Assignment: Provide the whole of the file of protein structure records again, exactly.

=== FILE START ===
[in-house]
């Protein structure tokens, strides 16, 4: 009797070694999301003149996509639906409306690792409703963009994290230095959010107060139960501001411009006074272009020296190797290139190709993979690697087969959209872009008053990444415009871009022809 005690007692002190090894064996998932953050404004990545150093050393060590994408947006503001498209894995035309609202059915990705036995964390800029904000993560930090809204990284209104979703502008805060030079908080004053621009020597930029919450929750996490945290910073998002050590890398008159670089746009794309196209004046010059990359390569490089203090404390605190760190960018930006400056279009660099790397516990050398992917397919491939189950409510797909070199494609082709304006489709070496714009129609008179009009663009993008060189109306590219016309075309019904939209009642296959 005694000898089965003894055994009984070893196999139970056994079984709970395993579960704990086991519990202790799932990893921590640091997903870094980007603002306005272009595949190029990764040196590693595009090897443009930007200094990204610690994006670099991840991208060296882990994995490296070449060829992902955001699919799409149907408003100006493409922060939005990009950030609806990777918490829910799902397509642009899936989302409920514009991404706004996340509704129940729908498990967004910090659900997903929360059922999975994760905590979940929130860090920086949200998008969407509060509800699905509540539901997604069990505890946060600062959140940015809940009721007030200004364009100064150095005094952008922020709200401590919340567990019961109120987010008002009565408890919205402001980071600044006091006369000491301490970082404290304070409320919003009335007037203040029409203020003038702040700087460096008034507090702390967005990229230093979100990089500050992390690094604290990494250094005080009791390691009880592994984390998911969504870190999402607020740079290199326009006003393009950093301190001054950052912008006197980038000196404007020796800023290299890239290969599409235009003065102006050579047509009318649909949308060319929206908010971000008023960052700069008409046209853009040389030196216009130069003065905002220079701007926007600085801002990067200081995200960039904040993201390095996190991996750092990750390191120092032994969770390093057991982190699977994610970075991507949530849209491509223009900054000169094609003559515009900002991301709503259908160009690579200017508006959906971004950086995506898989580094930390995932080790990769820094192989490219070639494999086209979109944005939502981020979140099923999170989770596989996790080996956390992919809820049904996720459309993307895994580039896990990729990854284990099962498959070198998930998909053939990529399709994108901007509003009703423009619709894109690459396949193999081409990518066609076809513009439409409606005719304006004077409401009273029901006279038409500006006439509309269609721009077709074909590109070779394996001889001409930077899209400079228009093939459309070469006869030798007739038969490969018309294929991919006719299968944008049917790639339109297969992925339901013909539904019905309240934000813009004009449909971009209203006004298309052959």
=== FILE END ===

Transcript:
[in-house]
């Protein structure tokens, strides 16, 4: 009797070694999301003149996509639906409306690792409703963009994290230095959010107060139960501001411009006074272009020296190797290139190709993979690697087969959209872009008053990444415009871009022809 005690007692002190090894064996998932953050404004990545150093050393060590994408947006503001498209894995035309609202059915990705036995964390800029904000993560930090809204990284209104979703502008805060030079908080004053621009020597930029919450929750996490945290910073998002050590890398008159670089746009794309196209004046010059990359390569490089203090404390605190760190960018930006400056279009660099790397516990050398992917397919491939189950409510797909070199494609082709304006489709070496714009129609008179009009663009993008060189109306590219016309075309019904939209009642296959 005694000898089965003894055994009984070893196999139970056994079984709970395993579960704990086991519990202790799932990893921590640091997903870094980007603002306005272009595949190029990764040196590693595009090897443009930007200094990204610690994006670099991840991208060296882990994995490296070449060829992902955001699919799409149907408003100006493409922060939005990009950030609806990777918490829910799902397509642009899936989302409920514009991404706004996340509704129940729908498990967004910090659900997903929360059922999975994760905590979940929130860090920086949200998008969407509060509800699905509540539901997604069990505890946060600062959140940015809940009721007030200004364009100064150095005094952008922020709200401590919340567990019961109120987010008002009565408890919205402001980071600044006091006369000491301490970082404290304070409320919003009335007037203040029409203020003038702040700087460096008034507090702390967005990229230093979100990089500050992390690094604290990494250094005080009791390691009880592994984390998911969504870190999402607020740079290199326009006003393009950093301190001054950052912008006197980038000196404007020796800023290299890239290969599409235009003065102006050579047509009318649909949308060319929206908010971000008023960052700069008409046209853009040389030196216009130069003065905002220079701007926007600085801002990067200081995200960039904040993201390095996190991996750092990750390191120092032994969770390093057991982190699977994610970075991507949530849209491509223009900054000169094609003559515009900002991301709503259908160009690579200017508006959906971004950086995506898989580094930390995932080790990769820094192989490219070639494999086209979109944005939502981020979140099923999170989770596989996790080996956390992919809820049904996720459309993307895994580039896990990729990854284990099962498959070198998930998909053939990529399709994108901007509003009703423009619709894109690459396949193999081409990518066609076809513009439409409606005719304006004077409401009273029901006279038409500006006439509309269609721009077709074909590109070779394996001889001409930077899209400079228009093939459309070469006869030798007739038969490969018309294929991919006719299968944008049917790639339109297969992925339901013909539904019905309240934000813009004009449909971009209203006004298309052959």